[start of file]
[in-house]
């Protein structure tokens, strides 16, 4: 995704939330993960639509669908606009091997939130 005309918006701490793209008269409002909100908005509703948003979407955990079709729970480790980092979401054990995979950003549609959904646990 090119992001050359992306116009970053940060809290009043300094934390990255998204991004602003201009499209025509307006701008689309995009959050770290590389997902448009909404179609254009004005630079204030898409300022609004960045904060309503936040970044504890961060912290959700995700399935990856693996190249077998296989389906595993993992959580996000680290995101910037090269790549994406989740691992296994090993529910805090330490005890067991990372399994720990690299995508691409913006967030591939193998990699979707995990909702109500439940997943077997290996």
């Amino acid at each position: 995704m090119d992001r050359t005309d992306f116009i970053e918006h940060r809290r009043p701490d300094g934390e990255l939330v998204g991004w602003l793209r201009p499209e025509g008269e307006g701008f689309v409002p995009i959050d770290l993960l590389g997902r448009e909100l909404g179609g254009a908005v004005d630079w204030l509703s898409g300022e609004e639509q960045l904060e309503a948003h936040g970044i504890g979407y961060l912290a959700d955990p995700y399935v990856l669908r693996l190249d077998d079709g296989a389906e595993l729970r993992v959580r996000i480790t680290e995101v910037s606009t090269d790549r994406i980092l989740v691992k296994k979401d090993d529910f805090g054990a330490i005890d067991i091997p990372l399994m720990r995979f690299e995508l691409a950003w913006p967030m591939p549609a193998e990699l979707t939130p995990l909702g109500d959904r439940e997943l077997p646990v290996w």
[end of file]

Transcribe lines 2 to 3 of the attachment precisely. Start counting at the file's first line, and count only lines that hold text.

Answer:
């Protein structure tokens, strides 16, 4: 995704939330993960639509669908606009091997939130 005309918006701490793209008269409002909100908005509703948003979407955990079709729970480790980092979401054990995979950003549609959904646990 090119992001050359992306116009970053940060809290009043300094934390990255998204991004602003201009499209025509307006701008689309995009959050770290590389997902448009909404179609254009004005630079204030898409300022609004960045904060309503936040970044504890961060912290959700995700399935990856693996190249077998296989389906595993993992959580996000680290995101910037090269790549994406989740691992296994090993529910805090330490005890067991990372399994720990690299995508691409913006967030591939193998990699979707995990909702109500439940997943077997290996």
């Amino acid at each position: 995704m090119d992001r050359t005309d992306f116009i970053e918006h940060r809290r009043p701490d300094g934390e990255l939330v998204g991004w602003l793209r201009p499209e025509g008269e307006g701008f689309v409002p995009i959050d770290l993960l590389g997902r448009e909100l909404g179609g254009a908005v004005d630079w204030l509703s898409g300022e609004e639509q960045l904060e309503a948003h936040g970044i504890g979407y961060l912290a959700d955990p995700y399935v990856l669908r693996l190249d077998d079709g296989a389906e595993l729970r993992v959580r996000i480790t680290e995101v910037s606009t090269d790549r994406i980092l989740v691992k296994k979401d090993d529910f805090g054990a330490i005890d067991i091997p990372l399994m720990r995979f690299e995508l691409a950003w913006p967030m591939p549609a193998e990699l979707t939130p995990l909702g109500d959904r439940e997943l077997p646990v290996w």